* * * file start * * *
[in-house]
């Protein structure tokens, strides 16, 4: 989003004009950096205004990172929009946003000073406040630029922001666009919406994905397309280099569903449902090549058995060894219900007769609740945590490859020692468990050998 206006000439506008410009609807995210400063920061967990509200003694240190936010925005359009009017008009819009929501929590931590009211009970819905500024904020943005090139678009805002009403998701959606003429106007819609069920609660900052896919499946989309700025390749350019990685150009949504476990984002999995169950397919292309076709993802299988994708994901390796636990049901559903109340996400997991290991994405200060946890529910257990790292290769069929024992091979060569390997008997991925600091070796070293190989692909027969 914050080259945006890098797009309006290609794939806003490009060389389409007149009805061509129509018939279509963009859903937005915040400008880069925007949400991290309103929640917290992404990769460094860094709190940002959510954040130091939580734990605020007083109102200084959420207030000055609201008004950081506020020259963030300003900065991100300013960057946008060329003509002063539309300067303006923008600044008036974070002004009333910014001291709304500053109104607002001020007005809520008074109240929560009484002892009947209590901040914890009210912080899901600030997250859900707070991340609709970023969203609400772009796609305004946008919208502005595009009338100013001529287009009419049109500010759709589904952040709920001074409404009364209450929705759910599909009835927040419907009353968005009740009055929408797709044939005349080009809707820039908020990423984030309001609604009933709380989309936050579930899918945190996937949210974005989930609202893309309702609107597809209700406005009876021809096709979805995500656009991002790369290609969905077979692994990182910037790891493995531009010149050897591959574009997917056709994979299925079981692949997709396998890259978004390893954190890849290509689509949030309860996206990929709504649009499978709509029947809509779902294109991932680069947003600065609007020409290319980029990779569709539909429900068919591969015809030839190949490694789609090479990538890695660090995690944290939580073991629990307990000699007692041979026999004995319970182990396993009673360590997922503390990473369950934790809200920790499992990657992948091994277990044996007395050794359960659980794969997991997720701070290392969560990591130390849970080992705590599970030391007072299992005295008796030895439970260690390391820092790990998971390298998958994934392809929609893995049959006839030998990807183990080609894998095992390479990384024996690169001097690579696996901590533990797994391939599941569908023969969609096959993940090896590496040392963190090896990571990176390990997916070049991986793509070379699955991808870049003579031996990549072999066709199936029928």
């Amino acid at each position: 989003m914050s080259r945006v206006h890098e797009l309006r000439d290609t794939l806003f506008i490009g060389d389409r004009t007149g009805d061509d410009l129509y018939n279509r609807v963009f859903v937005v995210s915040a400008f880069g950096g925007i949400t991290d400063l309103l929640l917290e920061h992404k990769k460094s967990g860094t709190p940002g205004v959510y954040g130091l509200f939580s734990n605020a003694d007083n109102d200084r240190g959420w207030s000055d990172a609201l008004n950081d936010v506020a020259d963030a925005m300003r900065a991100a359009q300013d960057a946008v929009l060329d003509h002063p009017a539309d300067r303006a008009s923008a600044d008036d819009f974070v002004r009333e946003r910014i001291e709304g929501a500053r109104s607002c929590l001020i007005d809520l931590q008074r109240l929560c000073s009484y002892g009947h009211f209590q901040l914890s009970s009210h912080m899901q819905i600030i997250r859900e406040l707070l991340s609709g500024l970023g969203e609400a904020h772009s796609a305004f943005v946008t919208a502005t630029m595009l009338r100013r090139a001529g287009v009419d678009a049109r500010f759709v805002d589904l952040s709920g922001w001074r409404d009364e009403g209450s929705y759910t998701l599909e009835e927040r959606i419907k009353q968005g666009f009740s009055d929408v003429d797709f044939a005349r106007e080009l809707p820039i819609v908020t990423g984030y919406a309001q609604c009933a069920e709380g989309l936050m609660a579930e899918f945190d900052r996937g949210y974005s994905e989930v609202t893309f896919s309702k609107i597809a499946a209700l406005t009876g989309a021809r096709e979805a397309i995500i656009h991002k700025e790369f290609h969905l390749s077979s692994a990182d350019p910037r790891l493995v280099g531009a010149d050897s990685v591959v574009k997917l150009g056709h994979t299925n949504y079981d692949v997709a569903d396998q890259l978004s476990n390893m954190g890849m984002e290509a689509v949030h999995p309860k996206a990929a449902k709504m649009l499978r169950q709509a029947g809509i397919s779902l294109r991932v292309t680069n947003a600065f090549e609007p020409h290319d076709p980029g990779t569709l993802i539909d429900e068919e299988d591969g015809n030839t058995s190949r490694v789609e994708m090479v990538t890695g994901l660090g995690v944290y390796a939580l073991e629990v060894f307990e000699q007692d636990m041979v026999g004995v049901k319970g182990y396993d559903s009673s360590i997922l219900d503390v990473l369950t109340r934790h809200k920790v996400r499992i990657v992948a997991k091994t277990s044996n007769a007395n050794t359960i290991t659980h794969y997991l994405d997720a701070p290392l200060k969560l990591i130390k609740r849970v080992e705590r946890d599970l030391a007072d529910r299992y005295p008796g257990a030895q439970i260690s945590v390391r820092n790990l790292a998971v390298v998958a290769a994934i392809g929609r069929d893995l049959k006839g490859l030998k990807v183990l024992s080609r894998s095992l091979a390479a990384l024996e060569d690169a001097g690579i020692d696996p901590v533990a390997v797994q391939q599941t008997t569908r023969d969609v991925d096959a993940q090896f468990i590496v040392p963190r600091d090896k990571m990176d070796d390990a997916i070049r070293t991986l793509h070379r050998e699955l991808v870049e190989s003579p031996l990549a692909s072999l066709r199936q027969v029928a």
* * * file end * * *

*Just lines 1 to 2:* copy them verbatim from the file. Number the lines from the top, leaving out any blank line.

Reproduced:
[in-house]
């Protein structure tokens, strides 16, 4: 989003004009950096205004990172929009946003000073406040630029922001666009919406994905397309280099569903449902090549058995060894219900007769609740945590490859020692468990050998 206006000439506008410009609807995210400063920061967990509200003694240190936010925005359009009017008009819009929501929590931590009211009970819905500024904020943005090139678009805002009403998701959606003429106007819609069920609660900052896919499946989309700025390749350019990685150009949504476990984002999995169950397919292309076709993802299988994708994901390796636990049901559903109340996400997991290991994405200060946890529910257990790292290769069929024992091979060569390997008997991925600091070796070293190989692909027969 914050080259945006890098797009309006290609794939806003490009060389389409007149009805061509129509018939279509963009859903937005915040400008880069925007949400991290309103929640917290992404990769460094860094709190940002959510954040130091939580734990605020007083109102200084959420207030000055609201008004950081506020020259963030300003900065991100300013960057946008060329003509002063539309300067303006923008600044008036974070002004009333910014001291709304500053109104607002001020007005809520008074109240929560009484002892009947209590901040914890009210912080899901600030997250859900707070991340609709970023969203609400772009796609305004946008919208502005595009009338100013001529287009009419049109500010759709589904952040709920001074409404009364209450929705759910599909009835927040419907009353968005009740009055929408797709044939005349080009809707820039908020990423984030309001609604009933709380989309936050579930899918945190996937949210974005989930609202893309309702609107597809209700406005009876021809096709979805995500656009991002790369290609969905077979692994990182910037790891493995531009010149050897591959574009997917056709994979299925079981692949997709396998890259978004390893954190890849290509689509949030309860996206990929709504649009499978709509029947809509779902294109991932680069947003600065609007020409290319980029990779569709539909429900068919591969015809030839190949490694789609090479990538890695660090995690944290939580073991629990307990000699007692041979026999004995319970182990396993009673360590997922503390990473369950934790809200920790499992990657992948091994277990044996007395050794359960659980794969997991997720701070290392969560990591130390849970080992705590599970030391007072299992005295008796030895439970260690390391820092790990998971390298998958994934392809929609893995049959006839030998990807183990080609894998095992390479990384024996690169001097690579696996901590533990797994391939599941569908023969969609096959993940090896590496040392963190090896990571990176390990997916070049991986793509070379699955991808870049003579031996990549072999066709199936029928």